Remember to think about the scale of things
One of the famous computer programming quotes is 'premature optimization is the root of all evil' (C.A.R. Hoare quoted by Donald Knuth; attribution dammit (tm)).
An increasing number of companies (large and small) are really insistent that we ping them with all blog updates, for reasons I won't rant about.
LiveJournal gets 3 or more public posts a second. That's a third of a second per post that has to include all DNS lookups, connection setup, sending the HTTP or SOAP or XML or whatever the ping format is, and connection teardown. (Apparently none of the companies gave LiveJournal a streaming interface, where LJ could open a connection once and then feed in results.)
The LiveJournal people gave a couple of these companies what they asked for. None of them could keep up.
The companies probably don't have bad or buggy software. I'm sure it works fine for the current set of blogs that pings them, and even has room for future growth. They just didn't think about the scale of what they were asking for from LiveJournal, and it probably didn't even occur to them to think about it.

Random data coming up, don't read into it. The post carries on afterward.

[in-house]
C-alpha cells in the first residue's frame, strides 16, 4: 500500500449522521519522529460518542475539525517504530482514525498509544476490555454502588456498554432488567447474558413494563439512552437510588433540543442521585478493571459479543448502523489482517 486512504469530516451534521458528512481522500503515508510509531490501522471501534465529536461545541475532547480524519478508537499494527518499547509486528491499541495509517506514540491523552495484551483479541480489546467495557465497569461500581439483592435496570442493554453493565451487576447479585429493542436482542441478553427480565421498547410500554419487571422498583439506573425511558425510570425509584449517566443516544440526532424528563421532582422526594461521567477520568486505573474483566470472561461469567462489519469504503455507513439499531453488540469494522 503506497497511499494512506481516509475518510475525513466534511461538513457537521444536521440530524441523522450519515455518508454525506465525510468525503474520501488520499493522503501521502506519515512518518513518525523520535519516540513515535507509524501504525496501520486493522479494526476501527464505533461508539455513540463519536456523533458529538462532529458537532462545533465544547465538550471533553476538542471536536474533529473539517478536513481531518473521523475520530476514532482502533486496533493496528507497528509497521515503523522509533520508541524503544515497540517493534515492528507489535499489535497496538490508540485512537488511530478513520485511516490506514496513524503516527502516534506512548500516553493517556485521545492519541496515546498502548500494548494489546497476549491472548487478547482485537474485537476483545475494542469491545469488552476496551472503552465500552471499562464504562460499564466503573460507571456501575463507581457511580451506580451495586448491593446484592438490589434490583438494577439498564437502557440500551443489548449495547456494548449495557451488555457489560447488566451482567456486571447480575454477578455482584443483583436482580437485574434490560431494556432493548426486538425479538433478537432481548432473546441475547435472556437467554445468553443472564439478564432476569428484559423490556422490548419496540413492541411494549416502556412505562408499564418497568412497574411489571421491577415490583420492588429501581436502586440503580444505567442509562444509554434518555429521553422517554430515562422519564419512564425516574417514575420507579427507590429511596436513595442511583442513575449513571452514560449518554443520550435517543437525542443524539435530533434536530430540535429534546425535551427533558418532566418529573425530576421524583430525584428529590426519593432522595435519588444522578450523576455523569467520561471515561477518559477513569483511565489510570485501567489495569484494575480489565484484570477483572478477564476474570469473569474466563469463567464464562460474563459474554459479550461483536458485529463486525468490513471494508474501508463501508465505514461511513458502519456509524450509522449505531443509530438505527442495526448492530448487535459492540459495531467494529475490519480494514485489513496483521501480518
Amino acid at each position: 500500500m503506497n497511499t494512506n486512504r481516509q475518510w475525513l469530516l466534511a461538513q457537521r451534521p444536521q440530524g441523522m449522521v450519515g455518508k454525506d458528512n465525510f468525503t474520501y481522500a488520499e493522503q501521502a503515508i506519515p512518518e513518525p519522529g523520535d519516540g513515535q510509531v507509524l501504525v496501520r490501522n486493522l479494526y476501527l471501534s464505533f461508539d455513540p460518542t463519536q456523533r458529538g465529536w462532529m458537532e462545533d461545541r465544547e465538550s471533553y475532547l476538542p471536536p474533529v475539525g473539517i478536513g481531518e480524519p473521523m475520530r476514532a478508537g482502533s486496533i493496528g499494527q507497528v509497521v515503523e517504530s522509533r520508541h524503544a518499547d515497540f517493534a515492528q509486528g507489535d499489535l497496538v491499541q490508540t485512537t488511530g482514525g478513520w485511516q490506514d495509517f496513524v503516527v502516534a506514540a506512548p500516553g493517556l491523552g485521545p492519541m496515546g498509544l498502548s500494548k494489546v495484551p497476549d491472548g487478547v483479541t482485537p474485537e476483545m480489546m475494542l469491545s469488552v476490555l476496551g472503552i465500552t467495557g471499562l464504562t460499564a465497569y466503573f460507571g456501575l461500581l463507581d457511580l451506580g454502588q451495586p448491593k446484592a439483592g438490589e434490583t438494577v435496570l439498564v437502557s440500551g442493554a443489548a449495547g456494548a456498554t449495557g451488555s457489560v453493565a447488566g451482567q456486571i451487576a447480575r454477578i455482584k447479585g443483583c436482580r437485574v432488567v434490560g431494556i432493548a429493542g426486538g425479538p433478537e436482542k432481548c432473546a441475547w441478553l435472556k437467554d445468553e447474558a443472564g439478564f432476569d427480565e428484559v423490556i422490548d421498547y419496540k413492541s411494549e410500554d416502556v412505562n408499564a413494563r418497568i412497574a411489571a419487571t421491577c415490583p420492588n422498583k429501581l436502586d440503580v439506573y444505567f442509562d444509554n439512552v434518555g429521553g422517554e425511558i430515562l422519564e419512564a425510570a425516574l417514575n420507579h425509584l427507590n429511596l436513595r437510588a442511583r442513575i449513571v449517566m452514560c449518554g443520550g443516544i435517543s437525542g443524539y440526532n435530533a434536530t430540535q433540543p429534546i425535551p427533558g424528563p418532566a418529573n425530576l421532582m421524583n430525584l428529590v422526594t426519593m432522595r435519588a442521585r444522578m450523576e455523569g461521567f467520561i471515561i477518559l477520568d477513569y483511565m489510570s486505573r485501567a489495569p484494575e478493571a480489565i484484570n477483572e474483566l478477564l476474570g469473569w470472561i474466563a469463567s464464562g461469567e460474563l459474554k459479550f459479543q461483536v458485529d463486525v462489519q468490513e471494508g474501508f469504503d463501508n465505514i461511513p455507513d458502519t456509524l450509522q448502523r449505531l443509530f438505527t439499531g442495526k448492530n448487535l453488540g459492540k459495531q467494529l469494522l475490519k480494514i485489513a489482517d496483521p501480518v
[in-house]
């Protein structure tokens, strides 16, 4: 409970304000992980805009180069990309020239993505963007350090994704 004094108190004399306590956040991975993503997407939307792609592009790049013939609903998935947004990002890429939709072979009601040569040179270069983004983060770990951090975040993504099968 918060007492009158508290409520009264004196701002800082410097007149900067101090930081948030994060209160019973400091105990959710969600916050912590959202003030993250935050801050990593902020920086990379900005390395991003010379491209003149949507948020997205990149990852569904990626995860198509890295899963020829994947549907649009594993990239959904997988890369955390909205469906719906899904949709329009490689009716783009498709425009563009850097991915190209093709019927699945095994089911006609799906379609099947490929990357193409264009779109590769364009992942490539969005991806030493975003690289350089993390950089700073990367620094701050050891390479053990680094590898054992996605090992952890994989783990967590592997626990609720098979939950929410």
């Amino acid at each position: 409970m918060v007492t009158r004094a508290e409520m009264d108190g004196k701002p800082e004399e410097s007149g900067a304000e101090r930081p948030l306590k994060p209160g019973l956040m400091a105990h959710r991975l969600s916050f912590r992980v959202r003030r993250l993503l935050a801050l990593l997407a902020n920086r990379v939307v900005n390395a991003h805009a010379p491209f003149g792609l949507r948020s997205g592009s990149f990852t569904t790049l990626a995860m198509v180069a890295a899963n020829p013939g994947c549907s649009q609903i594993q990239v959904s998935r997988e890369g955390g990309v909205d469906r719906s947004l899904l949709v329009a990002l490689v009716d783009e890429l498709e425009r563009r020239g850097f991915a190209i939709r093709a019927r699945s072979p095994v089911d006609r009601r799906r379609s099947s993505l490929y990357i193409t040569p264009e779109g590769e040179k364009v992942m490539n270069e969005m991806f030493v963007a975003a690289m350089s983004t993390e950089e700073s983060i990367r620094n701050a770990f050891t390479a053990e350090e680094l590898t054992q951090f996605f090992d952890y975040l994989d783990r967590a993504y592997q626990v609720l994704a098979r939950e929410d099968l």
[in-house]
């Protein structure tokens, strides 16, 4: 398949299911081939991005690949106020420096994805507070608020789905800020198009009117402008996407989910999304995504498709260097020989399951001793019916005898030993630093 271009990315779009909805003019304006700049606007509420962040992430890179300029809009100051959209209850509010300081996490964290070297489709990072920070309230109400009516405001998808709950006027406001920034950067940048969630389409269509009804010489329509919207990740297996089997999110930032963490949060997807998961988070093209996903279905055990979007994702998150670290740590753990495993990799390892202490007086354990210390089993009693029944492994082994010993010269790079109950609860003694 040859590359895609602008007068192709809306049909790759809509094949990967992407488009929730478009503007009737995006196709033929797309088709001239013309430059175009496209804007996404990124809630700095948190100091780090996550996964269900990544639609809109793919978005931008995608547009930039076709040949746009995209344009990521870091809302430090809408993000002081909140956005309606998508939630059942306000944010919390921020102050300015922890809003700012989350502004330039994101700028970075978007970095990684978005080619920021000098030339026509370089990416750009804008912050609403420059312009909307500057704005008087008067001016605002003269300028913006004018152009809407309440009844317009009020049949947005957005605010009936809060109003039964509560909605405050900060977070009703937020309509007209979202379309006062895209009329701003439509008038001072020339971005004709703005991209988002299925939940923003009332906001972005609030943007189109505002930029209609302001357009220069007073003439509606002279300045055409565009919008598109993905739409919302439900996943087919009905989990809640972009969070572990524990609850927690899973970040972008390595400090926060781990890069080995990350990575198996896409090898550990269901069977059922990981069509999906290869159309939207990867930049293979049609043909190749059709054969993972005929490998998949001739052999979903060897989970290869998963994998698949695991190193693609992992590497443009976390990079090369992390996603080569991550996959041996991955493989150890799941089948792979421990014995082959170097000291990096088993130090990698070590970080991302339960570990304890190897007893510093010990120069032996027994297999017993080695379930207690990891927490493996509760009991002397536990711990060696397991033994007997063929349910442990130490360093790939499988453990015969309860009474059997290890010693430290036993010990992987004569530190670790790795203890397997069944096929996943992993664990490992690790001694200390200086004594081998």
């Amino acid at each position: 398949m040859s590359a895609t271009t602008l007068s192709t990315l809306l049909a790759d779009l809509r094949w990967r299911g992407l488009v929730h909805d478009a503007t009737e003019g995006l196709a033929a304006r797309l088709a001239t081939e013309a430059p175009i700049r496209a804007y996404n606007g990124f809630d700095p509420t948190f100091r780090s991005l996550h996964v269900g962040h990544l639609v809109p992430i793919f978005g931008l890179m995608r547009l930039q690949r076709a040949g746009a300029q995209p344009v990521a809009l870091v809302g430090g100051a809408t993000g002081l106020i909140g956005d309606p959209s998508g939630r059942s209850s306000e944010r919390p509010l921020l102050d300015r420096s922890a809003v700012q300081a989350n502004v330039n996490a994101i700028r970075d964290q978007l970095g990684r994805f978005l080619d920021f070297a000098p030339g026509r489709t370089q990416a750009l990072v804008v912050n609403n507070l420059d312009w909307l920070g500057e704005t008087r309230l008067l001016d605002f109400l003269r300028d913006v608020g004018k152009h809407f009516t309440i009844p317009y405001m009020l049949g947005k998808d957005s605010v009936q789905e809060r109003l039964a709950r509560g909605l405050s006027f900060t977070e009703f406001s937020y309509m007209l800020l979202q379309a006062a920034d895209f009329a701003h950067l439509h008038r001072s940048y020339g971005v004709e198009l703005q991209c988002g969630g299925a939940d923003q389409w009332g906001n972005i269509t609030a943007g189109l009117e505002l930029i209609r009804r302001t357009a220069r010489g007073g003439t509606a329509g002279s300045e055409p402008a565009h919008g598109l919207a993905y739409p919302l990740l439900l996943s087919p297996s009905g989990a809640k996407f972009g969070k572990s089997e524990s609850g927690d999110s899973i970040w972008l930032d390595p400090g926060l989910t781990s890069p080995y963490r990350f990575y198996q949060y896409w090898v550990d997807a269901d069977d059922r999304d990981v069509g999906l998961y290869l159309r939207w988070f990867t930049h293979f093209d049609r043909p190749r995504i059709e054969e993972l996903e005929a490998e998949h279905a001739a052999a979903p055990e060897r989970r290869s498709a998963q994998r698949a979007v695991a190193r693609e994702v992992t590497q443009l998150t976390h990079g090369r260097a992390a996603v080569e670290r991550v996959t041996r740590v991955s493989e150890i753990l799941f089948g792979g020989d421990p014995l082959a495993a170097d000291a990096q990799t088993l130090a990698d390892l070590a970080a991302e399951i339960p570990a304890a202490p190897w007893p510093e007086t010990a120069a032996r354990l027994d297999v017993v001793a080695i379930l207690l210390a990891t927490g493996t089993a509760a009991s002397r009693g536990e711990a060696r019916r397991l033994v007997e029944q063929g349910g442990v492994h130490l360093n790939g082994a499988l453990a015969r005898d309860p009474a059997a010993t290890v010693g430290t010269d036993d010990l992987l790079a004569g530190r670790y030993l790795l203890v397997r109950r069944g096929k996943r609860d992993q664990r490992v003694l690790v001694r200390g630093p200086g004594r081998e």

Of course that's part of the problem of scale: it rarely occurs to people to think about it. Especially people almost never think about radical scale changes, whether up or down. This can lead to perfectly good solutions that don't fit the scale of the problem, or (as in this case) perfectly good solutions that don't quite handle the scale of a new problem.
When I start thinking about a system, I've found it useful to think about the scale of things as well as the problem itself. Sometimes this means I have to do more work; not infrequently it means I can do less. Thereby avoiding premature optimization and evil, and bringing me back to the quote up at the top.
Sidenote: the full optimization quote
A Google search wound up here, which cites the full quote as:
"We should forget about small efficiencies, say about 97% of the time: premature optimization is the root of all evil."
An MSDN web page gives the source as:
Quoted in Donald E. Knuth, Literate Programming (Stanford, California: Center for the Study of Language and Information, 1992), 276.